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Prop 100 aims to keep Arizona from adding real estate sales tax

PHOENIX – Supporters of a ballot proposition that would prohibit state and local governments in Arizona from adding a tax on sales of homes, farms and other real property say it would spare residents from double taxation.

Opponents say Proposition 100 would unnecessarily restrict the ability of governments to determine the best way to provide for the state’s rapid growth.

As of 2004, 35 states and the District of Columbia imposed a tax on the transfer of real property, producing about $7 billion, according to a report by the Washington, D.C.-based Federation of Tax Administrators. In all but seven states and the District of Columbia, the tax was 1 percent or less. In some states, such taxes are imposed at the local level.

The proposition was put on the ballot by a group calling itself the Protect Our Homes Coalition. The group’s primary financial sponsors are real estate agents, according to records filed with the Arizona Secretary of State’s Office.

Steve Roman, a spokesman for the Protect Our Homes Coalition, says Arizonans should be protected from ever facing such a tax because they already pay property taxes. He says real estate agents are leading the effort because they are intimately aware of the impact such a tax would have on keeping property affordable.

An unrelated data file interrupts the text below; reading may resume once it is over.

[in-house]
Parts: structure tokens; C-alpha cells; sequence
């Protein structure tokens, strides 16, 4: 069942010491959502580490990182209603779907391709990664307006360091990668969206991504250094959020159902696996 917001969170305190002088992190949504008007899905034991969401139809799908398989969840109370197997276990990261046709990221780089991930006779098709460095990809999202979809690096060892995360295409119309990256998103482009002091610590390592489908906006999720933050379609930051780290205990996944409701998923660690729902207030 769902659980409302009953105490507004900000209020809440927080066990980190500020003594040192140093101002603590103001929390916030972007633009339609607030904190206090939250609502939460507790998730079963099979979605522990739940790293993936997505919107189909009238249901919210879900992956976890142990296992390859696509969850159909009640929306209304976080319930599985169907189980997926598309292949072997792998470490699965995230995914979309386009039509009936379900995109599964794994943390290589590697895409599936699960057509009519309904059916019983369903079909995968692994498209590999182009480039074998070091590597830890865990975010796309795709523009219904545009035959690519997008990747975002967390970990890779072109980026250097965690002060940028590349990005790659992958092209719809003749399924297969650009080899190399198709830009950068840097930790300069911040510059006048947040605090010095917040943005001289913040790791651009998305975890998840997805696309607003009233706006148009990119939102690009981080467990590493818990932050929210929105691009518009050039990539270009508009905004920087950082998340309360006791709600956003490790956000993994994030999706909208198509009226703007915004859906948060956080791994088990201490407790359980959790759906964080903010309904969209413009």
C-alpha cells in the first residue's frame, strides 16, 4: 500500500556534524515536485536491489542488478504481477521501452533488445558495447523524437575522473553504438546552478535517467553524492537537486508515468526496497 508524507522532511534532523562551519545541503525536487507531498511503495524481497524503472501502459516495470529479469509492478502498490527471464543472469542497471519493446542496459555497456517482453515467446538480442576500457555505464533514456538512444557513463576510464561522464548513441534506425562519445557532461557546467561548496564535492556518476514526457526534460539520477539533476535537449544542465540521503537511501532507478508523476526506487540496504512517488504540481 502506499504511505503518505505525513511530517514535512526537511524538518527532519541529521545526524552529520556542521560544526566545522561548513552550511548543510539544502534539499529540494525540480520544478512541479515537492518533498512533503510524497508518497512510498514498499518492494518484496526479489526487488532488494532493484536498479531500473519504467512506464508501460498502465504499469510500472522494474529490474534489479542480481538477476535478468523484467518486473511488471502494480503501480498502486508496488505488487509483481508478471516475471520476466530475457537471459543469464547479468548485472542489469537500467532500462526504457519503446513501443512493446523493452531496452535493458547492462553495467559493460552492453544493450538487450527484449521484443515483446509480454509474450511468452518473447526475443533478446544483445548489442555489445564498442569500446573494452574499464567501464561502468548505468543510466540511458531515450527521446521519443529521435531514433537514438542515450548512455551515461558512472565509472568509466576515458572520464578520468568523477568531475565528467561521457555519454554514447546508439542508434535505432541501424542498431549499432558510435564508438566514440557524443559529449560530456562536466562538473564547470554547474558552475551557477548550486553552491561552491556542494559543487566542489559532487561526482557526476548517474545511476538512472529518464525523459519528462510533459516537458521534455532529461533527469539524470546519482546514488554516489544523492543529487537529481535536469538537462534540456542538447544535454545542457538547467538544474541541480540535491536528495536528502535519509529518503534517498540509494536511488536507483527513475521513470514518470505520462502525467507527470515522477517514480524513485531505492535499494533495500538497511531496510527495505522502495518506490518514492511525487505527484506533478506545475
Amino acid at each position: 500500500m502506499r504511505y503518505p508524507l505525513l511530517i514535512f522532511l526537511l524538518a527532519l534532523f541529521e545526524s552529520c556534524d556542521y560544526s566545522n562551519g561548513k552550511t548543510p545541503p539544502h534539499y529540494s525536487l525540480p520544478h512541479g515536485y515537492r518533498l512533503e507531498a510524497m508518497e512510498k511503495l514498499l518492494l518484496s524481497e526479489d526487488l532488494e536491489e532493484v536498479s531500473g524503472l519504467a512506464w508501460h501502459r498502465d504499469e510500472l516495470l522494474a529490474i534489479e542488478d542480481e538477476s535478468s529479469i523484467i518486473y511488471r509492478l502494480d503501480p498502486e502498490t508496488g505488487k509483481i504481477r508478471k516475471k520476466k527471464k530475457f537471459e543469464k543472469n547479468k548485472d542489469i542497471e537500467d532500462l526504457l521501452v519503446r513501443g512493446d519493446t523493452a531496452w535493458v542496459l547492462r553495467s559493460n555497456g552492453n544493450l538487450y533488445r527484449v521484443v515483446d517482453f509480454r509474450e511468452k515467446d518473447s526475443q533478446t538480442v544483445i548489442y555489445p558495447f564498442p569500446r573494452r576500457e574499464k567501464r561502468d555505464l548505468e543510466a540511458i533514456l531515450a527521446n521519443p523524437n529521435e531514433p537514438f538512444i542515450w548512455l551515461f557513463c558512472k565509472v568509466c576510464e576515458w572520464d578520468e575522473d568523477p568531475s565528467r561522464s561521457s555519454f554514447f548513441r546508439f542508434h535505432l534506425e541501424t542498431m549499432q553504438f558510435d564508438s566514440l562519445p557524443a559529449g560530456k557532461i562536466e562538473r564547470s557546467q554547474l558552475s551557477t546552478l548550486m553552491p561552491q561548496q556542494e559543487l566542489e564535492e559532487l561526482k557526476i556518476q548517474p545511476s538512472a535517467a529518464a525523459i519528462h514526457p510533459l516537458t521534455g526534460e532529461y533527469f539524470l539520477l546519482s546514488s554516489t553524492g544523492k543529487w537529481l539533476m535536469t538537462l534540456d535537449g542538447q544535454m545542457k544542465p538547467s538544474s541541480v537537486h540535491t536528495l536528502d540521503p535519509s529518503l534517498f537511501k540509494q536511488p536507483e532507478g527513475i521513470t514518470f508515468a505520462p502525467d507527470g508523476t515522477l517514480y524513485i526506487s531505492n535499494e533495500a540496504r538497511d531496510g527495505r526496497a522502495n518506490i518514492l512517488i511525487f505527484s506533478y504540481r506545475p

John Wright, president of Arizona Education Association, says the proposition would stifle governments’ ability to discuss potential tax changes.

“It is an abuse of the Constitution; that’s what the Constitution is there for,” Wright says. “It protects our right as citizens to discuss these issues.”

Sandy Bahr, spokeswoman for the Sierra Club’s Grand Canyon Chapter, says her group opposes the proposition because it could wind up costing tax revenue that could be used for important projects such as conservation programs.

Joe Sigg, director of government relations for the Arizona Farm Bureau, says residents are having a conversation about the need for such a tax by voting on the proposition.




• Provisions: Would bar state and local governments in Arizona from imposing a tax on the sale or transfer of homes, farms and other real property. There are no such taxes in Arizona at present.

• Arguments for: Put forward by organizations representing real estate agents. They say the measure would protect residents from double taxation because owners already pay property taxes. They say such a tax would make it more difficult for people to afford property.

• Arguments against: Opponents say the measure would unnecessarily prevent governments from considering all possible options as they try to provide for Arizona’s rapid growth.

• Who has the tax: According to the Washington, D.C.-based Federation of Tax Administrators, 35 states and the District of Columbia had such taxes in 2004. Most of the rates were 1 percent or less.

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